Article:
A drug derived from foxgloves should be considered for more patients with heart failure, the Heart Failure Congress 2012 sessions of the European Society of Cardiology Heart Failure Association have been told.
Digoxin, extracted from the poisonous foxglove plant Digitalis lanata, was once standard for treating some heart problems. But in recent years its use has become more controversial, largely because studies suggested it did not help patients live longer.
But data from a 15-year-old trial, publicly released for the first time, suggests the old drug has potential for broader use in chronic heart failure,
Dr Mihai Gheorghiade, from the Northwestern University Feinberg School of Medicine in Chicago, told the meeting the study involving 6,800 patients with heart failure showed heart failure-related mortality or hospital admission fell significantly over two years for patients receiving digoxin.
He said the risk reductions were "robust" for all three high-risk subgroups in the trial: those with moderate to severe heart failure, those with a left ventricular ejection fraction (LVEF) of less than 25 per cent, or with an enlargement of the heart of over 55 per cent (over 50 per cent is considered abnormal in an adult).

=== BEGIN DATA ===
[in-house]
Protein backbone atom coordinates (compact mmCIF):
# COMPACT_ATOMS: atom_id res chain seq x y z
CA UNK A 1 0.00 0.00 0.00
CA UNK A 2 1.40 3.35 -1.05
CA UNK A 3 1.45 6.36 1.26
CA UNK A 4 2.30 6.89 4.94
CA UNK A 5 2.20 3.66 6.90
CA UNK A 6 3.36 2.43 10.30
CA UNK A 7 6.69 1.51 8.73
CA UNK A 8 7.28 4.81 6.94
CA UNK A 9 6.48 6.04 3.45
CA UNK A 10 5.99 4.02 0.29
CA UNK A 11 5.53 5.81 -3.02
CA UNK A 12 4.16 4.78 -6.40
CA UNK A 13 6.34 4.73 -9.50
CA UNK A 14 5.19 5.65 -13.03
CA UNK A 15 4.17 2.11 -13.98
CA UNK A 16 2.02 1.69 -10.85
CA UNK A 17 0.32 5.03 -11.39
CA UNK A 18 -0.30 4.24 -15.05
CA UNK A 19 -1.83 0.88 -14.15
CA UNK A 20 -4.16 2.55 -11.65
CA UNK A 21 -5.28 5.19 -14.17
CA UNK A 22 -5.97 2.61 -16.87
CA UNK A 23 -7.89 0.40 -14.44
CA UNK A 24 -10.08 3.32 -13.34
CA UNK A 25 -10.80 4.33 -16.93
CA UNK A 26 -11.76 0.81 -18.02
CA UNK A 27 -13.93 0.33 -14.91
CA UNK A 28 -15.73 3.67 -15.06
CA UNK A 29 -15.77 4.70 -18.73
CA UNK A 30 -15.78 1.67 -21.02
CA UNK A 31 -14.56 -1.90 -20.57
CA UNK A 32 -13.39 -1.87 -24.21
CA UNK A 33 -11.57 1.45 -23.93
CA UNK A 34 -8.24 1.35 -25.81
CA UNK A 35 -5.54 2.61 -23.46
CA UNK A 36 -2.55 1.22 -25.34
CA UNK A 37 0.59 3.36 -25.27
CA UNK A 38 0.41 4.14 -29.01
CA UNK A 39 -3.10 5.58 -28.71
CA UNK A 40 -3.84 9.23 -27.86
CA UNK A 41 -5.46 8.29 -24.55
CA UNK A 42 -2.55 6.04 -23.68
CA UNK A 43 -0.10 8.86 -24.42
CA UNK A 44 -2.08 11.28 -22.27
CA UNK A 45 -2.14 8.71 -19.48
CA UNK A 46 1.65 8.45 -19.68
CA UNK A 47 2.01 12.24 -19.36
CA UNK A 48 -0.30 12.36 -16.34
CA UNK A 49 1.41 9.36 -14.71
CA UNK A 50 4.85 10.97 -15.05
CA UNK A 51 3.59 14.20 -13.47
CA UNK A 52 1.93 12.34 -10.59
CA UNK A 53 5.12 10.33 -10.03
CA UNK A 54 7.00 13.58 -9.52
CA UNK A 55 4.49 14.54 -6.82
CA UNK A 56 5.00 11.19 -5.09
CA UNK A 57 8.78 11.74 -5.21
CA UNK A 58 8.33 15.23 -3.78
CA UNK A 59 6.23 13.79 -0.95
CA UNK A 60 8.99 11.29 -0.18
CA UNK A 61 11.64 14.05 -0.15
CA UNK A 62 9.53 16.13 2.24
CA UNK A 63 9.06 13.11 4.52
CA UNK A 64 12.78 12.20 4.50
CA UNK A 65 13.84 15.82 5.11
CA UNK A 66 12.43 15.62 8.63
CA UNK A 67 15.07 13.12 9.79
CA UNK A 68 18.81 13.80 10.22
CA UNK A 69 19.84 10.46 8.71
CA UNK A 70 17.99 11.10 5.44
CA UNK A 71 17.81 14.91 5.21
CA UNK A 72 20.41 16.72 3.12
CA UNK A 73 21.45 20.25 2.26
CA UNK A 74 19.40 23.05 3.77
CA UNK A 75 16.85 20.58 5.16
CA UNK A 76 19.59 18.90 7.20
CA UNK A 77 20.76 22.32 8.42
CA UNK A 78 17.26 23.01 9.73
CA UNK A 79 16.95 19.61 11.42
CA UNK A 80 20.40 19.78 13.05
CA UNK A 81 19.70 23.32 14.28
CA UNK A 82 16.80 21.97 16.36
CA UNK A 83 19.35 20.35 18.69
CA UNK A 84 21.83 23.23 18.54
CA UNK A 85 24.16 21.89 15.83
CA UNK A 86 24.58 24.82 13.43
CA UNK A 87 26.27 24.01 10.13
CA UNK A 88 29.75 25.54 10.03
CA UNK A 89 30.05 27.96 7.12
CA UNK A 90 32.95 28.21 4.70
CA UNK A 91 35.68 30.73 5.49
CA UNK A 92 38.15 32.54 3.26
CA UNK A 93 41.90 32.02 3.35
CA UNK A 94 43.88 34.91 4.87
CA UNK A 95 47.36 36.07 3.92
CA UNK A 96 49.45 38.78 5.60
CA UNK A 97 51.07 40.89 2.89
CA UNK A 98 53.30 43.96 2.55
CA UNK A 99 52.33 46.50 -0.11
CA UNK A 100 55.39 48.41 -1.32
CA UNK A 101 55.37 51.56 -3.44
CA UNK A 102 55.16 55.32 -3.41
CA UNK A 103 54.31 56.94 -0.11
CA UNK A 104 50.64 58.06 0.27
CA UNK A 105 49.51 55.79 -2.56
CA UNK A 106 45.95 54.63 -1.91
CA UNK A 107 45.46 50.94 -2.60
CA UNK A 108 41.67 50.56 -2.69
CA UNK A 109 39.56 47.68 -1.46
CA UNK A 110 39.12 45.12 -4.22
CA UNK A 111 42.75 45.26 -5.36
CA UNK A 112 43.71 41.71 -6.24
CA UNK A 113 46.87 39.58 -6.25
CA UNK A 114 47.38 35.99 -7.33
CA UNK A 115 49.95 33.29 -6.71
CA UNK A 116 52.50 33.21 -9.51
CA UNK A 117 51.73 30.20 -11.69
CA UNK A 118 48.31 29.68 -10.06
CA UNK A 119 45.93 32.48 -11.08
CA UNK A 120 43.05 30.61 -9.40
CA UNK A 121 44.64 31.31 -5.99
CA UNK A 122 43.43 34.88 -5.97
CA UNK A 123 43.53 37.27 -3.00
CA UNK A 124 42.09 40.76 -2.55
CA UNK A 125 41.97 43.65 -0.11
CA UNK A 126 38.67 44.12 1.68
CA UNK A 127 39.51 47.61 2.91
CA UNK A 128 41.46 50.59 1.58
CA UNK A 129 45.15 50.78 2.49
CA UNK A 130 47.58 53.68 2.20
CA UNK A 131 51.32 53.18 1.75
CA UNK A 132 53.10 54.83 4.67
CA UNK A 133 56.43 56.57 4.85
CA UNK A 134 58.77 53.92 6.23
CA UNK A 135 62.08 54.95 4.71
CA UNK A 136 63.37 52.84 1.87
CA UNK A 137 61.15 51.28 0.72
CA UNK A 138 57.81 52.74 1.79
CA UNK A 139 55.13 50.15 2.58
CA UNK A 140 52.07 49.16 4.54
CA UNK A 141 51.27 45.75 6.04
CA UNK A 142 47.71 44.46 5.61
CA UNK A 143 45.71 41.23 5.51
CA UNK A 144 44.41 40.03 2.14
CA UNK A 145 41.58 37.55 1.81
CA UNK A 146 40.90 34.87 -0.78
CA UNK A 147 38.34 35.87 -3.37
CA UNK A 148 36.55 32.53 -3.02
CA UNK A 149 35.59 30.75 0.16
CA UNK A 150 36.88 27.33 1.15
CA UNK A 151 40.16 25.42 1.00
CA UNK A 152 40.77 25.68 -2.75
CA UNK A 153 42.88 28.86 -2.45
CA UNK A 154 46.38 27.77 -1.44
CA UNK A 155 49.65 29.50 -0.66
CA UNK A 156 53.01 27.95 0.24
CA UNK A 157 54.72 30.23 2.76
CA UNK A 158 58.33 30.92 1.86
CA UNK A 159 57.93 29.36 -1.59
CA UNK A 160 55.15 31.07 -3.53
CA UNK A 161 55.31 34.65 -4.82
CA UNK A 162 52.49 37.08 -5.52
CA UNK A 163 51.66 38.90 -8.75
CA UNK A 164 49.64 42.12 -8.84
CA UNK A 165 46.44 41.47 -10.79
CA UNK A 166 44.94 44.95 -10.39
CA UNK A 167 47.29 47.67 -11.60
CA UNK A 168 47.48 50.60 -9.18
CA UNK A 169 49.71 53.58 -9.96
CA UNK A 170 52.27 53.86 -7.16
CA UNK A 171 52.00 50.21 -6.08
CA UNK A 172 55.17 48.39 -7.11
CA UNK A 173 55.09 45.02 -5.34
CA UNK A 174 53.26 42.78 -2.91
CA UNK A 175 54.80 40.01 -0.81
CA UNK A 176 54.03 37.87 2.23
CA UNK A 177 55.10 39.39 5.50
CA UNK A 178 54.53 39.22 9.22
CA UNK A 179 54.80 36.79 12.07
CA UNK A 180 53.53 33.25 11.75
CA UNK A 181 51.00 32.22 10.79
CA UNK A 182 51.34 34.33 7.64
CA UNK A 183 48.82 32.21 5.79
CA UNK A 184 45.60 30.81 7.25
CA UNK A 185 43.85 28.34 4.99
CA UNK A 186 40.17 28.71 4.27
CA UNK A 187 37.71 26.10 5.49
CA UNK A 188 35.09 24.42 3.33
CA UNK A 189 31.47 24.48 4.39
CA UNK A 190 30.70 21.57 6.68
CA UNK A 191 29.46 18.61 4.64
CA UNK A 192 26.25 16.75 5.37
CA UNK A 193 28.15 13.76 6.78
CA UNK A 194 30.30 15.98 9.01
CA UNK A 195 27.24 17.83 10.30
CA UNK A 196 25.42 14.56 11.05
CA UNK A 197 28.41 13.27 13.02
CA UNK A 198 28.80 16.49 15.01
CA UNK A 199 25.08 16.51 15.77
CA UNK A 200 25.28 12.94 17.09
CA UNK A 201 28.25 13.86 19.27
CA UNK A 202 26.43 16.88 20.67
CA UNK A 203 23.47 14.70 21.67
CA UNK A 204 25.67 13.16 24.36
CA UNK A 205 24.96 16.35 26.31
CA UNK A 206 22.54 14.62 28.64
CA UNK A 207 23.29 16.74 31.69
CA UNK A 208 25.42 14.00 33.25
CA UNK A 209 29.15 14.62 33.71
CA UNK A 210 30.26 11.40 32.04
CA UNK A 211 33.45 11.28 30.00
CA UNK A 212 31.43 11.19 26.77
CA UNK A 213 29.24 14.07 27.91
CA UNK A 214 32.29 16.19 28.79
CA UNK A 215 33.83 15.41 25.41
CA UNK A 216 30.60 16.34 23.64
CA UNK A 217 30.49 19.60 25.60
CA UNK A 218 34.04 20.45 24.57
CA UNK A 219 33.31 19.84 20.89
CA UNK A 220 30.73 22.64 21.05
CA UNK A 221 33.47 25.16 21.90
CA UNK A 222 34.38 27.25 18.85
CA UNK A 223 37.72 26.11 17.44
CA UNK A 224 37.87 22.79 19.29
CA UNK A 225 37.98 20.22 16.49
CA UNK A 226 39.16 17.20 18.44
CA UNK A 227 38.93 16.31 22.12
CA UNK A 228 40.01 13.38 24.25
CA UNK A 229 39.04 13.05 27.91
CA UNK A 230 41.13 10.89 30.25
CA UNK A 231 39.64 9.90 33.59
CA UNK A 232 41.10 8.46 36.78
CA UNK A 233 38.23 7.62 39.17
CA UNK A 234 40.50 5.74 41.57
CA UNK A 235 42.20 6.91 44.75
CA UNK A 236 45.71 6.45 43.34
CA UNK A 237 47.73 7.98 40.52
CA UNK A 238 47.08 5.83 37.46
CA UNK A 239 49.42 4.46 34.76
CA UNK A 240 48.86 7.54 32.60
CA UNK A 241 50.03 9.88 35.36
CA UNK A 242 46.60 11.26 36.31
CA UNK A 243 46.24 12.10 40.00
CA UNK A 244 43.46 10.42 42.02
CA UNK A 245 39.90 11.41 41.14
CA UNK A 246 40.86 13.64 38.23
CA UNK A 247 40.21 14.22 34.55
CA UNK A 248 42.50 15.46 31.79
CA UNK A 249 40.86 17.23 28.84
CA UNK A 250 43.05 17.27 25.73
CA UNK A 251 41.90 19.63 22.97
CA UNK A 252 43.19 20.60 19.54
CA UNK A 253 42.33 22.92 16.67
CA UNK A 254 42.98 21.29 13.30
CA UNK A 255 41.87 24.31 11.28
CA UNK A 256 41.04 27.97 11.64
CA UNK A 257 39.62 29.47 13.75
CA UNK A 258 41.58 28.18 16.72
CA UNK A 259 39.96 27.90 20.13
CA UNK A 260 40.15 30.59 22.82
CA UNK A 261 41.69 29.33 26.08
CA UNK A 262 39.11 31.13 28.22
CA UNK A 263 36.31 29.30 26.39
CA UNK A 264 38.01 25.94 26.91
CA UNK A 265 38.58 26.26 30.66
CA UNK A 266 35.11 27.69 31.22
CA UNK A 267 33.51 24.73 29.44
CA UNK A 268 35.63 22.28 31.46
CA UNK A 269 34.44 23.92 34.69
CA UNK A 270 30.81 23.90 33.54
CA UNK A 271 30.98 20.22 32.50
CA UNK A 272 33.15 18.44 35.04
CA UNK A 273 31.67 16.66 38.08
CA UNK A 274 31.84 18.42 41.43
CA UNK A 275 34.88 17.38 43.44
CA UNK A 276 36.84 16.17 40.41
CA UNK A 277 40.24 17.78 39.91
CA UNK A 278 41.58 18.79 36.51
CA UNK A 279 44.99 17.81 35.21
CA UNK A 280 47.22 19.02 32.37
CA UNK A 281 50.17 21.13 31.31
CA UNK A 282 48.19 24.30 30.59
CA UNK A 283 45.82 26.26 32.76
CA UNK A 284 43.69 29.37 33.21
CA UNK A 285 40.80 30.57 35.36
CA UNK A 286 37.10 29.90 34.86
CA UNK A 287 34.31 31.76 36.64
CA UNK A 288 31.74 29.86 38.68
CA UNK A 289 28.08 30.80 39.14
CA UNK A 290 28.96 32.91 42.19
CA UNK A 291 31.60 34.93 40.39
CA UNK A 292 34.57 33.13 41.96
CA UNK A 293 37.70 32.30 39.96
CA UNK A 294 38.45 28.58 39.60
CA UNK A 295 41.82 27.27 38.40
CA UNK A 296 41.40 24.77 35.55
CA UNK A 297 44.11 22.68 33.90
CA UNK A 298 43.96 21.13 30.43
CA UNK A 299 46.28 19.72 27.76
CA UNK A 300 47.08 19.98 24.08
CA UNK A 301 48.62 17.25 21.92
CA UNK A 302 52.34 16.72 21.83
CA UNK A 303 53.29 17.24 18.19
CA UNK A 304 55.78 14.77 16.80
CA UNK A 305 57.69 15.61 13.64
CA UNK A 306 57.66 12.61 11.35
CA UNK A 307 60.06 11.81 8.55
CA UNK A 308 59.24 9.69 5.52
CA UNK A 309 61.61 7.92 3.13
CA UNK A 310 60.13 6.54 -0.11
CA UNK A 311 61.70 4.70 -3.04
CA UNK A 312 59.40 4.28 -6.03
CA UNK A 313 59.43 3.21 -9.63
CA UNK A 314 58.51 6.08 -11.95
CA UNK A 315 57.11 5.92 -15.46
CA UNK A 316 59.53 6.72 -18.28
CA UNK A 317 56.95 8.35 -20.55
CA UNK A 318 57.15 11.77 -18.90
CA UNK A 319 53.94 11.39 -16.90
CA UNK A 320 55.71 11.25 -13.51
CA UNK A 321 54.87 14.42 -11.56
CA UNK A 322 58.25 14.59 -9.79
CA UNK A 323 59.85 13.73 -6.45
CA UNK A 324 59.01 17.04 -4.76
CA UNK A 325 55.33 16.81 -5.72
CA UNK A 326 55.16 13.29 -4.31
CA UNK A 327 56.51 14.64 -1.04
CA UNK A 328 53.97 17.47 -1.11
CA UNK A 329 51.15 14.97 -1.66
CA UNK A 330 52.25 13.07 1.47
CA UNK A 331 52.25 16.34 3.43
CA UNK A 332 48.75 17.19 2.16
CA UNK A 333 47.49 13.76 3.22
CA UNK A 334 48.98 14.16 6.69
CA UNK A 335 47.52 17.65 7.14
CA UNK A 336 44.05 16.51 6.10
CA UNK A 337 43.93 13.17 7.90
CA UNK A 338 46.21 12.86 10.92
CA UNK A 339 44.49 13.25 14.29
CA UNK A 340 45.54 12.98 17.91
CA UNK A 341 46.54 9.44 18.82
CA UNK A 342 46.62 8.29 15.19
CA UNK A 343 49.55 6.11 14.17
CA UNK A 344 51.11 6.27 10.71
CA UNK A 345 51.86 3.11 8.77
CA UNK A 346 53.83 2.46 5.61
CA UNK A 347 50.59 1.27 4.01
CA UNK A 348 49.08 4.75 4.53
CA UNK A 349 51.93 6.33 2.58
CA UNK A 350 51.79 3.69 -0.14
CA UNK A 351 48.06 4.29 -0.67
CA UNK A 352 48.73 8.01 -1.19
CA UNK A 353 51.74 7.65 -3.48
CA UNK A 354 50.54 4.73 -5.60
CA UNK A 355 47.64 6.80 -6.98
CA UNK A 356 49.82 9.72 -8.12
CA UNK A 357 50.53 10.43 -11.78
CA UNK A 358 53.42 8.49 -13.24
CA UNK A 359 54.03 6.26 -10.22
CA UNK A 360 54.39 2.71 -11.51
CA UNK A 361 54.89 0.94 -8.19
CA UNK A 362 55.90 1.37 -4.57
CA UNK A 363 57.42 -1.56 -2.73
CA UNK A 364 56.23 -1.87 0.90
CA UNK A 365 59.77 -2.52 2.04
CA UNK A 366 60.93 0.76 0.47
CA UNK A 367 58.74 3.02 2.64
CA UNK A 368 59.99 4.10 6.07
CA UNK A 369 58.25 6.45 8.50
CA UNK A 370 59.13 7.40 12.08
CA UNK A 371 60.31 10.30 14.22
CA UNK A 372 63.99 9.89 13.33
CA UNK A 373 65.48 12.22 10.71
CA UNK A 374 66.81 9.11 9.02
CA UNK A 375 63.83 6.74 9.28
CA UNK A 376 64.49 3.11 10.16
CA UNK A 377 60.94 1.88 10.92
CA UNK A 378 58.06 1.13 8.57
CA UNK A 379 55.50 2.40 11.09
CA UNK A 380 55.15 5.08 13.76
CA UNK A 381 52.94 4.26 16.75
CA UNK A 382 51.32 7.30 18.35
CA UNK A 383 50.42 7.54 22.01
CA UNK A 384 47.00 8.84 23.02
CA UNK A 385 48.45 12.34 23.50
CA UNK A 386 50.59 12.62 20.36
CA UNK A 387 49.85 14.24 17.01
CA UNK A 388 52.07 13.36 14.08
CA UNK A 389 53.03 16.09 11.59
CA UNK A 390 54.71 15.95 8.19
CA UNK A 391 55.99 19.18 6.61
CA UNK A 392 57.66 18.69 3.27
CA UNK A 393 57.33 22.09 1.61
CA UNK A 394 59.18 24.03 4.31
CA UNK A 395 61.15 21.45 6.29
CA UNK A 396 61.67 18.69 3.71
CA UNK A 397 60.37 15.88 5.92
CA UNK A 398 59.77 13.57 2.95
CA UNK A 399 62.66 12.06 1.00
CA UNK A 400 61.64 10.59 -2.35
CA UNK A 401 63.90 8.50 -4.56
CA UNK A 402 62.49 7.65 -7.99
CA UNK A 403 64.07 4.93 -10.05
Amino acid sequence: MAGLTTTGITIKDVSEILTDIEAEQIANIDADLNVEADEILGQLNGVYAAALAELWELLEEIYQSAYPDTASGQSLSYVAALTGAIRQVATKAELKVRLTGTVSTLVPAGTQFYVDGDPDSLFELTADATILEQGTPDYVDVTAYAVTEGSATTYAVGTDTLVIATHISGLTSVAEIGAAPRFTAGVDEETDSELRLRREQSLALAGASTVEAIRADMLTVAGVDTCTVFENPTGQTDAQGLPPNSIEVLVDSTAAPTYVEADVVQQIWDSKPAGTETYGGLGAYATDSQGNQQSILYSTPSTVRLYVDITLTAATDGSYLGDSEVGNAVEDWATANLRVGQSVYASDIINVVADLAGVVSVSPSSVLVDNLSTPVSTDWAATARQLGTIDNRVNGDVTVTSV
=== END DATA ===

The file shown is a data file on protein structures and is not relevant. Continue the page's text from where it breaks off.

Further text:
The US Food and Drug Administration considered the data when it approved digoxin for heart failure in 1998, said Dr Gheorghiade, yet the findings had never before been published or presented at a meeting. But he cautioned against generalising them to contemporary practice, as all patients in the study were on ACE inhibitors and diuretics but few, if any, were on betablockers (such as bisoprolol or carvedilol) or aldosterone antagonists (such as spironolactone).
But he said: “Based on this data, I think digoxin therapy should be considered in patients who continue to have signs and symptoms in spite of available therapies. But this is not happening. There are many patients who continue to have signs and symptoms at my own institution, and digoxin is not even considered."
Prof Theresa McDonagh from King's College Hospital, London, said the study should make doctors revisit their thoughts about digoxin in heart failure, particularly in those intolerant of betablockers.
She said the drug had fallen out of favour with the broadened use of neurohormonal blocking agents, but also perhaps because the trial had showed no real difference in all-cause-mortality and so was seen as a failed trial.
She added that the guidelines still say digoxin should be considered for patients with low ejection fractions who have deteriorating symptoms despite conventional, contemporary heart-failure treatment.
Dr Piotr Ponikowski from the Medical University, Clinical Military Hospital, Wroclaw, Poland said the analysis should help revitalise interest in the drug for heart failure, he said. "I strongly believe we may need to revisit the data again in the contemporary population."
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